Protecting Your Company From Ransomware Using Law and Technology
First, it’s important to understand what “ransomware” is. Ransomware is computer malware (a malicious program) that installs secretly on a person’s computer, executes a cryptovirology attack (installs a virus) that harms the computer or data on the computer, and demands a ransom payment to restore it. More advanced programs actually encrypt the victim’s files which make the unreadable and also demands payment to decrypt them.
What is the best way to defend against a ransomware attack?
- Prepare in advance
- Run the appropriate anti-virus software on all critical systems
- Ensure that data is backed up onto computers not connected to your critical systems
What can an executive do to prepare for their company for a ransomware attack?
- Annual, semi-annual, or quarterly security assessment is critical. These should be conducted more often based on a company’s risk profile. Use a dynamic approach such as multiple vendors and stagger the assessments.
- Establish a solid relationship with the company’s CISO (Chief Information Security Officer)
- Carry out all procedures required by the CISO and make sure there is company-wide compliance.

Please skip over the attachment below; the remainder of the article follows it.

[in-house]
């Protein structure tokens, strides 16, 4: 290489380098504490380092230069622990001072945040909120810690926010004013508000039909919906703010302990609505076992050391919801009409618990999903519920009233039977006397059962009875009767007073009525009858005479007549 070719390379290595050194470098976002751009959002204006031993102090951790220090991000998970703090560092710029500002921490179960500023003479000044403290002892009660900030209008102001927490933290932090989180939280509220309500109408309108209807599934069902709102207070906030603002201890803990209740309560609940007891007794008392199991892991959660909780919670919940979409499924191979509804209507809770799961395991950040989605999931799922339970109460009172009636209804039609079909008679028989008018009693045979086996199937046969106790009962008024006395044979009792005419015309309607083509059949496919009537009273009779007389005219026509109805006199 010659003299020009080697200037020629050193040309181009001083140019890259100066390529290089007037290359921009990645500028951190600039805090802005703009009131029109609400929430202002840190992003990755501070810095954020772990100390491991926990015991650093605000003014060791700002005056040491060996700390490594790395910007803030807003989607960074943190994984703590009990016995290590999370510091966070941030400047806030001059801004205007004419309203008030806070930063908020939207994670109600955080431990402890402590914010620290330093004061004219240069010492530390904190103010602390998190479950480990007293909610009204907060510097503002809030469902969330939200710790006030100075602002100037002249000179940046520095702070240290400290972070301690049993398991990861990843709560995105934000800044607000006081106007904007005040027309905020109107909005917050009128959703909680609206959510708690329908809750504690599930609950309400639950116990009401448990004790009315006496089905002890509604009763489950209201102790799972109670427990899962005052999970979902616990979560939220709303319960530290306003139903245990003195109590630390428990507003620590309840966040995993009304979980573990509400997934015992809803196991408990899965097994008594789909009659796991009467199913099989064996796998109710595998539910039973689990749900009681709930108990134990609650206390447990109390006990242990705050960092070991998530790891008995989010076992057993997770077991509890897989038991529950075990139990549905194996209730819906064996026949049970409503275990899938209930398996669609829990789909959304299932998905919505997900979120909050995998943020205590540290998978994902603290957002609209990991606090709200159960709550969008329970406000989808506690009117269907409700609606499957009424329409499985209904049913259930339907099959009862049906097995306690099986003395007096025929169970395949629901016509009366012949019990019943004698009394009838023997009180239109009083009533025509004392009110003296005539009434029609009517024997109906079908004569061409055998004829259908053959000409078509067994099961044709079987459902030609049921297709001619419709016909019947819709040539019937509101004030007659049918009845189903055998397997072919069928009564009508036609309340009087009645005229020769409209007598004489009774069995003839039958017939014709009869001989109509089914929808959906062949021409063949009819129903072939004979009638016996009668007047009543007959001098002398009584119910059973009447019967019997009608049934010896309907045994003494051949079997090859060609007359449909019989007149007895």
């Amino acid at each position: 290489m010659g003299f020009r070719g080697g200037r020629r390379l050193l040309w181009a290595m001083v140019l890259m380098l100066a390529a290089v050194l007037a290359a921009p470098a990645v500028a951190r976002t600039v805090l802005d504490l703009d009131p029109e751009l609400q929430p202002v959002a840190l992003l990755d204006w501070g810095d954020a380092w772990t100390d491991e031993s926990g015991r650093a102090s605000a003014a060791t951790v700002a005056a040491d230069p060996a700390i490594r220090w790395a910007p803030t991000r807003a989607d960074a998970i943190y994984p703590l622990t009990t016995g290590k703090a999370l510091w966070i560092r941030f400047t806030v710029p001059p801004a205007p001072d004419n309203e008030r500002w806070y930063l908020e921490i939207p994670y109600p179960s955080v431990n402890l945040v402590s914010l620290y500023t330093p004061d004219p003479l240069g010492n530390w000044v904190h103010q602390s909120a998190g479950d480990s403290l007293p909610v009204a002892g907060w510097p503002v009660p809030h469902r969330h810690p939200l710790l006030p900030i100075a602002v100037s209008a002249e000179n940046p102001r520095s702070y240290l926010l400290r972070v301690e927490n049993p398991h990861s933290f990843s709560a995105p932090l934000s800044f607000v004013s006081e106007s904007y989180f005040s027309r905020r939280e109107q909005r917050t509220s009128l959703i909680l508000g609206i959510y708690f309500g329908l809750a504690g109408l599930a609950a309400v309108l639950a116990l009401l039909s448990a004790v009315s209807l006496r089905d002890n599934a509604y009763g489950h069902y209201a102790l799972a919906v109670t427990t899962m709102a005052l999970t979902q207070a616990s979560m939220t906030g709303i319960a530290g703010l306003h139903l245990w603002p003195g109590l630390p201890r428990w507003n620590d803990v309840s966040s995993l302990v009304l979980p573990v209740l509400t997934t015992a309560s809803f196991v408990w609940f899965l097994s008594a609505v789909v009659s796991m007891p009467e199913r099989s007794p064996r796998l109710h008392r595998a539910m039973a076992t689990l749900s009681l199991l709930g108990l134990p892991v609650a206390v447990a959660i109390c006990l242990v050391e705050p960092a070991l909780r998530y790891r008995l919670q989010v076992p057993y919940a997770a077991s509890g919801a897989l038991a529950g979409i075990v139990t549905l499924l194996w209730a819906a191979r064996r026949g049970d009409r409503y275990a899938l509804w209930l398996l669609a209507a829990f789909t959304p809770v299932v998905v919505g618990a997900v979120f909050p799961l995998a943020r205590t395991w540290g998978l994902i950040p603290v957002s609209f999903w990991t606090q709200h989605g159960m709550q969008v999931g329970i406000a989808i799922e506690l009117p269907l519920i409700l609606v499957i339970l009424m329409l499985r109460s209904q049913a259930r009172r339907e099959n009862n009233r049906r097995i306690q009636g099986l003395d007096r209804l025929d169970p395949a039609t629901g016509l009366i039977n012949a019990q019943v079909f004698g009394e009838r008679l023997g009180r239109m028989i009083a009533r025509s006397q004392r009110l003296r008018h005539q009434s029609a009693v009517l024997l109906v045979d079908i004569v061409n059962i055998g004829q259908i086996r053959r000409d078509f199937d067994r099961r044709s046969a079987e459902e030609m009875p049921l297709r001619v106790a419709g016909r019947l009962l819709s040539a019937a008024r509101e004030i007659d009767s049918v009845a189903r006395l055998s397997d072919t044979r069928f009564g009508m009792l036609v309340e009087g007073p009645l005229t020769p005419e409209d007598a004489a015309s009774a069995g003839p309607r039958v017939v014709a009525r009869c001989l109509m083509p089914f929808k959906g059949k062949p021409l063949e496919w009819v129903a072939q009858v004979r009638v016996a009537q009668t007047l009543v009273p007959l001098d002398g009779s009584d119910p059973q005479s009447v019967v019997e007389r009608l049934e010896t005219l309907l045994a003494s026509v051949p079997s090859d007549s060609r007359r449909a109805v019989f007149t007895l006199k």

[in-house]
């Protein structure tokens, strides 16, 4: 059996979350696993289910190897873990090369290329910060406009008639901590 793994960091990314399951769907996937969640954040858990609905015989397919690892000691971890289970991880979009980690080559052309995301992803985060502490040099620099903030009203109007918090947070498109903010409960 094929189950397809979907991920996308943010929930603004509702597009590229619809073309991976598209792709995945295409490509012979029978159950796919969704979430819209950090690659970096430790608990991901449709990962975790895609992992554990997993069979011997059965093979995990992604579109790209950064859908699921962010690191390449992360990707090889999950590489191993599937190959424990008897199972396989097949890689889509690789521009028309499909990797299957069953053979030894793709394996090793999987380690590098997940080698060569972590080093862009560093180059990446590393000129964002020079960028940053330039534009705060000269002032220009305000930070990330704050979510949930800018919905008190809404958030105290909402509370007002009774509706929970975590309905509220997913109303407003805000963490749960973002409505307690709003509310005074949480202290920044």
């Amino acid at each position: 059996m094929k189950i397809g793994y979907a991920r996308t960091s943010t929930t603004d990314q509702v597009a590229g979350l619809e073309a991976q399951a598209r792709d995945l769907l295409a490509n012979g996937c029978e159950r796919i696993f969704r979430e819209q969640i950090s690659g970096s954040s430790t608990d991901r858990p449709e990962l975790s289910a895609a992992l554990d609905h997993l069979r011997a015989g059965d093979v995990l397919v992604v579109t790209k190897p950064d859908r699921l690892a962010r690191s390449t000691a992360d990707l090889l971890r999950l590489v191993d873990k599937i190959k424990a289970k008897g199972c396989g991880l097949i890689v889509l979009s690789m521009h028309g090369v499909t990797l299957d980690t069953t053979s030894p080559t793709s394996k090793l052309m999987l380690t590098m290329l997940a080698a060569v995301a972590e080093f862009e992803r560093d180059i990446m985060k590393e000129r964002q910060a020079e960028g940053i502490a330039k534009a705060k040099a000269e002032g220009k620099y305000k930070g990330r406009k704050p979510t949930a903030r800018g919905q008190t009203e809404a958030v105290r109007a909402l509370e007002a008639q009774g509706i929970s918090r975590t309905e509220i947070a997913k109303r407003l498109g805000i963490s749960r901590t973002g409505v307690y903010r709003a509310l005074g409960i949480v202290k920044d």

- Include the CISO on important company initiatives in order to make sure new businesses are prepared for a ransomware attack.
- Search out and establish relationships with peers in order to gather information about how others are preparing.
- The board and senior executives must put in place a ransomware response plan and practice it regularly with war-games.
Company culture is also critical. There must be a security conscious culture adopted by at least the following stakeholder groups:
- Board of directors and senior management
- The company security organization
- The broader IT organization
- Across the entire company staff
Adequate knowledge of the company’s critical data is needed from senior management and the IT department. Legal, risk, and compliance teams should work with the IT department to understand exactly what data is backed up, what data is business-critical, and what will happen to ensure critical data can be restored after an attack. Continuous testing of the backup and recovery plan is essential.
Consulting with qualified third parties is another essential step to thwart ransomware attacks and prepare to respond to them. Bringing in consultants to do thorough cybersecurity preparedness training and analysis is important. Specifically:
- Hire a consultant to provide and independent review of the overall readiness of the organization and its plans.
- If you have counsel, hire them for the review and tie it to a legal compliance assessment, so that the initial report is privileged.
- Pick highly qualified consultants and counsel, make sure to check references, and make sure these professionals can provide good feedback and advice to the IT team, and the legal, risk, and compliance departments as well.
Following these procedures can protect your company and in the case of a ransomware attack provide a strong plan for response and recovery.